But that is not the whole story. For, through memory - the mechanism through which we know what the world is like - we are constantly taking the past forward with us into the future. Our experience of the past conditions our ideas about what is possible for the future; and the memory in which that experience resides is not merely individual, but collective, ancestral and genetic. It may be true, as the novelist Douglas Coupland has remarked, that the invention of the computer means that we are living for the first time in an age where more memory is stored outside the human body than within it. But objects - things - too can act, not as receptacles for memory, but as primers for it: prompts for the retrieval of memories from the 98 per cent of the activity of the brain which is not conscious.
Our objects, and what we know and remember about them, are therefore of the greatest importance in priming the memories which will allow us to shape our futures. Ambrose Hogan begins this issue of things with an analysis of and meditation on Basil Spence's Coventry cathedral, completed in 1962 amid the ruins of the bombed-out shell of the old cathedral. This deeply ambiguous building, so difficult to read today, was designed as an encapsulation of both victory and the horror of war; as a monument, it stands for the experience of a generation that had stood for a long moment on the brink of Armageddon, and continued to live with the possibility of total destruction.
In discussing women's clothes for working in the home in late 1950s and early 1960s Yorkshire - her mother's generation - Lisa Hirst touches on an aspect of the past that has not often found its way into the historical record: the fabric of home and family life, which shapes us all. The Czech novelist Milan Kundera, whose wry evocations of life under Communist rule trace the distortions of private lives under a totalitarian regime, remarked: The struggle of people against power is the struggle of memory against forgetting. Esther Leslie's essay-review of David King's remarkable book, The Commissar Vanishes: The Falsification of Photographs and Art in Stalin's Russia traces the extraordinary manipulation of memories that became part of political reality in the Soviet Union. In Russia, and in other countries such as China where, as Andew Bolton describes later in the issue, similar disappearances were rife the story of how we begin to remember must begin with the story of how we learned to forget.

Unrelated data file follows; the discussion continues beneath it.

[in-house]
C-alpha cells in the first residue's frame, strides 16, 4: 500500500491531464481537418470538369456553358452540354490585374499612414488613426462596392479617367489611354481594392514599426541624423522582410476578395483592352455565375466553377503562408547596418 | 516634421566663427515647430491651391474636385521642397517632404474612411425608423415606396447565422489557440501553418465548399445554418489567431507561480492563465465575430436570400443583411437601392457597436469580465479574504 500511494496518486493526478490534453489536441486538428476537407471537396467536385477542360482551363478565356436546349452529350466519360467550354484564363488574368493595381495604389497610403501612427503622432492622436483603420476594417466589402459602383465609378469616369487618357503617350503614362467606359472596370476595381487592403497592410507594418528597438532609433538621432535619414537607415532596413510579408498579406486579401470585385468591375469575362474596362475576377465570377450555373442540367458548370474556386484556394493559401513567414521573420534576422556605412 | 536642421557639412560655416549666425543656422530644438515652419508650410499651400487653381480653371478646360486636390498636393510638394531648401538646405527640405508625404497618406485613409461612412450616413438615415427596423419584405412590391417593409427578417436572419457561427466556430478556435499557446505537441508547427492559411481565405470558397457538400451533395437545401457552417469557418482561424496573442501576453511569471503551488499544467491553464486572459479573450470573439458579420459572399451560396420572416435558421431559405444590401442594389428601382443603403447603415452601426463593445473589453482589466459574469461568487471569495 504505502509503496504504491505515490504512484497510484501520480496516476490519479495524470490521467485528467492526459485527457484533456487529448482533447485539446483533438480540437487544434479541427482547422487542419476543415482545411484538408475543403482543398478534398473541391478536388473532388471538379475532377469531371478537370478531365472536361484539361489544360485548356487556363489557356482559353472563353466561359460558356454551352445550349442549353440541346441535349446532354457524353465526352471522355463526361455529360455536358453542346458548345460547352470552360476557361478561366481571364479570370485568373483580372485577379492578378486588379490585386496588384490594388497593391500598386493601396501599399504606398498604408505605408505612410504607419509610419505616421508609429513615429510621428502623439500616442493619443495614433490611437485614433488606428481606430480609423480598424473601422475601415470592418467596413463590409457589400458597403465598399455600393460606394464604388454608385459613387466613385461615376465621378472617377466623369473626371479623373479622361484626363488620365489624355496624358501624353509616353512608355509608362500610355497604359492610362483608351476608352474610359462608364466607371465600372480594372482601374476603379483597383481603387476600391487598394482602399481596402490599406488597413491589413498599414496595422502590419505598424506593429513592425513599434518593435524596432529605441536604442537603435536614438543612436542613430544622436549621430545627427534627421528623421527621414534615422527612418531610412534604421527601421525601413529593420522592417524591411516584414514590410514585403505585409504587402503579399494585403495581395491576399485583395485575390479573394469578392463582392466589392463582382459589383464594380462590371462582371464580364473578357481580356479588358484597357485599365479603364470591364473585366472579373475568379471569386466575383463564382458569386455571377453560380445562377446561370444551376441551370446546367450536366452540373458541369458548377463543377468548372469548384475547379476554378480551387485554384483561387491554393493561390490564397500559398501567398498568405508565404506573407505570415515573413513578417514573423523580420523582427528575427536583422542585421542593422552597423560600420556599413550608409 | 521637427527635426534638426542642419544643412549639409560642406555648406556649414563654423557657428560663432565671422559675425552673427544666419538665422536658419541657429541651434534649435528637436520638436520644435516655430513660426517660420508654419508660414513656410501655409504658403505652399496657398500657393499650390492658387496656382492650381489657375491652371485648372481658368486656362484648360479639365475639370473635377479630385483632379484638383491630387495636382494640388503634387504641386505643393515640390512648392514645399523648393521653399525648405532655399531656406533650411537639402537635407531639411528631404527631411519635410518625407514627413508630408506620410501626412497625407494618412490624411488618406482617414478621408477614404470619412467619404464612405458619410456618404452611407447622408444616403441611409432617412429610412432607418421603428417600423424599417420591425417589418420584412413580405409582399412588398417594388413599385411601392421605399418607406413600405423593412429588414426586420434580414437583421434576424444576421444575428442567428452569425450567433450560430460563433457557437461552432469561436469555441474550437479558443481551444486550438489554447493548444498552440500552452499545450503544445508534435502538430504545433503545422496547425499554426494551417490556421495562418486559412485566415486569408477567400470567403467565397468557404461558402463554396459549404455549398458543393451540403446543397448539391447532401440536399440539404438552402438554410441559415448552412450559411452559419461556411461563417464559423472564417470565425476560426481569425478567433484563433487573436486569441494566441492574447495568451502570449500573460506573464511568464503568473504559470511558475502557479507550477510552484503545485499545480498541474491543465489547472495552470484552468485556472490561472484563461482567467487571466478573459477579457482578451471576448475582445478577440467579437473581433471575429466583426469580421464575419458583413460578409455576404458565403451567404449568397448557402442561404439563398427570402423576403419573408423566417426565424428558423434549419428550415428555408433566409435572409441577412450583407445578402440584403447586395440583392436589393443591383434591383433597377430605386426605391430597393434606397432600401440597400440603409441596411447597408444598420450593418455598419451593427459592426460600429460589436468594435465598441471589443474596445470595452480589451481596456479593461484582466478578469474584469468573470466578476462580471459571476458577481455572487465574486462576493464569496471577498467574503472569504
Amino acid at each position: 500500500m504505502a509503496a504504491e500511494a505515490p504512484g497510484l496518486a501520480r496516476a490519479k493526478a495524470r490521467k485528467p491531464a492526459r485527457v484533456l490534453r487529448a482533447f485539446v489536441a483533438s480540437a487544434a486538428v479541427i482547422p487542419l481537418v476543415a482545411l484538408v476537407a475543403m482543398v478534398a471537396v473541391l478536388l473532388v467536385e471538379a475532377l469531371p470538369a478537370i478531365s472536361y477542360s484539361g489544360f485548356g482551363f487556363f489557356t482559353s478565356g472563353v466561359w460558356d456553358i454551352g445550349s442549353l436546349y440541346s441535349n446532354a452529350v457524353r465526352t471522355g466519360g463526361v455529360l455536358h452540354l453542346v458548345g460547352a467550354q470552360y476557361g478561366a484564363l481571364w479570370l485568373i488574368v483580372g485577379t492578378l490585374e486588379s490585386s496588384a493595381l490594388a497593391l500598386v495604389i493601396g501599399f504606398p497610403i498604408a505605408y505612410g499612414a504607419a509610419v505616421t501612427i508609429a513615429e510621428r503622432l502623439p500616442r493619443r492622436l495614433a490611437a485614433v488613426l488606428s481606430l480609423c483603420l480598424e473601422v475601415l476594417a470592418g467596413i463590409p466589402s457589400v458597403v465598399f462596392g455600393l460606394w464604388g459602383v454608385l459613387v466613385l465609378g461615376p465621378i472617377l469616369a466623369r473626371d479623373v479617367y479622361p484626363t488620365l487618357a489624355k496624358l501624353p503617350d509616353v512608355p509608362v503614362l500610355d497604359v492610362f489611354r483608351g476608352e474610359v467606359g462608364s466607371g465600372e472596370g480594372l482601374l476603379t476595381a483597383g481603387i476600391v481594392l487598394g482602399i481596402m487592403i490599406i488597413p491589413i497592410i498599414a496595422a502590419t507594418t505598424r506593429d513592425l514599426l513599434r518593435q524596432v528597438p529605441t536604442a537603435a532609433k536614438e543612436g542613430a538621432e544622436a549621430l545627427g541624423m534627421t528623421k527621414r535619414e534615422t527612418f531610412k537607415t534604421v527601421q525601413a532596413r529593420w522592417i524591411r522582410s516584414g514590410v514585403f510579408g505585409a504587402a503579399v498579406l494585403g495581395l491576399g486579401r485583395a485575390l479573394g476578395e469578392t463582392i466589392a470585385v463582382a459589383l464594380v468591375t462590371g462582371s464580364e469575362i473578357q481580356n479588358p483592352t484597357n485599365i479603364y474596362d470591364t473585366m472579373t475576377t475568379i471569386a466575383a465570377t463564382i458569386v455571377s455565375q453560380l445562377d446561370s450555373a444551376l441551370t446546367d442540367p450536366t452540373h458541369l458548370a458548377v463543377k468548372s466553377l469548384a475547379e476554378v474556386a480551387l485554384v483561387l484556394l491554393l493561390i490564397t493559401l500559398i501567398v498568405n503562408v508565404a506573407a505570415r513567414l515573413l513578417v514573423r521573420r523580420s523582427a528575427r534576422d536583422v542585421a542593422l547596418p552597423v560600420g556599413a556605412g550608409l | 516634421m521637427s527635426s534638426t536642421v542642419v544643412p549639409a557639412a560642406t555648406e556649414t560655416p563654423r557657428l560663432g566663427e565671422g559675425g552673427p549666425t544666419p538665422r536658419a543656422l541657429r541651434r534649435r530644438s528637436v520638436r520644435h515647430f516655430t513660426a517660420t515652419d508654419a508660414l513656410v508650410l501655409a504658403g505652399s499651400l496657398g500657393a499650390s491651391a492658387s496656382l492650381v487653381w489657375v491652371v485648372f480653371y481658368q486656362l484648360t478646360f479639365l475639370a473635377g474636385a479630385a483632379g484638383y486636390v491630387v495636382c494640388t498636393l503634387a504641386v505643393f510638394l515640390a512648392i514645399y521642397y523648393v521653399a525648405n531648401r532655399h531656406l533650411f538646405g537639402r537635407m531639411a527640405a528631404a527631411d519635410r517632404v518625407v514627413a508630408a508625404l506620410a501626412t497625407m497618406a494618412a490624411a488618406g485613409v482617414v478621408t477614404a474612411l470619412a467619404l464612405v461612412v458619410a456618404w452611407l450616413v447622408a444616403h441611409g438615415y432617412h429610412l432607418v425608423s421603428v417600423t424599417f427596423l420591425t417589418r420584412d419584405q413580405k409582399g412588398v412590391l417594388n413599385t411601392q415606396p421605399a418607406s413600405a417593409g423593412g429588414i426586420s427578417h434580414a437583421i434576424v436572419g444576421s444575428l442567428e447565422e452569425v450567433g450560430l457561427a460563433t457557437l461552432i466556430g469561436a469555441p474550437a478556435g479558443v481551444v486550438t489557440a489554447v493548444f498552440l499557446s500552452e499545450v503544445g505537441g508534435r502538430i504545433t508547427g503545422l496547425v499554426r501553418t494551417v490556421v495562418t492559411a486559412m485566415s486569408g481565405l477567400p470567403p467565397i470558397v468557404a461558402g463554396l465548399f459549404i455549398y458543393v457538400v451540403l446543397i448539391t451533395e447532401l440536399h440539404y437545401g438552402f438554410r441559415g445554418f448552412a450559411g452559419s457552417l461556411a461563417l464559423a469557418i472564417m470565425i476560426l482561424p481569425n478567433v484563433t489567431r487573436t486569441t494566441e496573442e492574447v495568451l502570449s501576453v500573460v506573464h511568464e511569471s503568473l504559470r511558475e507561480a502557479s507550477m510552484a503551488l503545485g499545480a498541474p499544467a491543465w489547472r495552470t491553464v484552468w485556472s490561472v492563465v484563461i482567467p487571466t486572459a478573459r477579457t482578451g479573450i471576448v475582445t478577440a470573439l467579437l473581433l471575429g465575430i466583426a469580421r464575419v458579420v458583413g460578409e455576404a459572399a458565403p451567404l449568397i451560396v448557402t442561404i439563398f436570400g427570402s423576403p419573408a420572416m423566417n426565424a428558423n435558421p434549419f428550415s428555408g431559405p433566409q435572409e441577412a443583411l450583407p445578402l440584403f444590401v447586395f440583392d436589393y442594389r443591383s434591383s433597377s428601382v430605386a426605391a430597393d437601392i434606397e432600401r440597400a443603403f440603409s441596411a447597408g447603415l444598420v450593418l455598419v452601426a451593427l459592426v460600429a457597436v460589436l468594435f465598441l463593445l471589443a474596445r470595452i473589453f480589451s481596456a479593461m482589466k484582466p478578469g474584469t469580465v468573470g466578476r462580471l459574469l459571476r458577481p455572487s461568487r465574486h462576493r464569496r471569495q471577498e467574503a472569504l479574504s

Four years ago, when a group of young historians and writers engaged in post-graduate research in the history of design started things, our conviction was that objects can open up new ways of understanding the world. Then as now. But in those days we thought of ourselves as historians, and although the relationship of history with the present was something to which we gave a great deal of thought, we thought it was self-evident that we were dealing primarily with the past. It was only gradually that we came to realise that there is no useful way of dividing the past from the present. In studying what we call the present, we are brought back to the past; in projecting the future, we find ourselves face to face once more with the past. That is not to say that the future is dictated by the past; but it is conditioned by it, and that conditioning is in the substance of everything we do. The scope of things is not a modest one. For in looking at the past, we are looking at the present and the future; and in looking at things, we are looking at everything.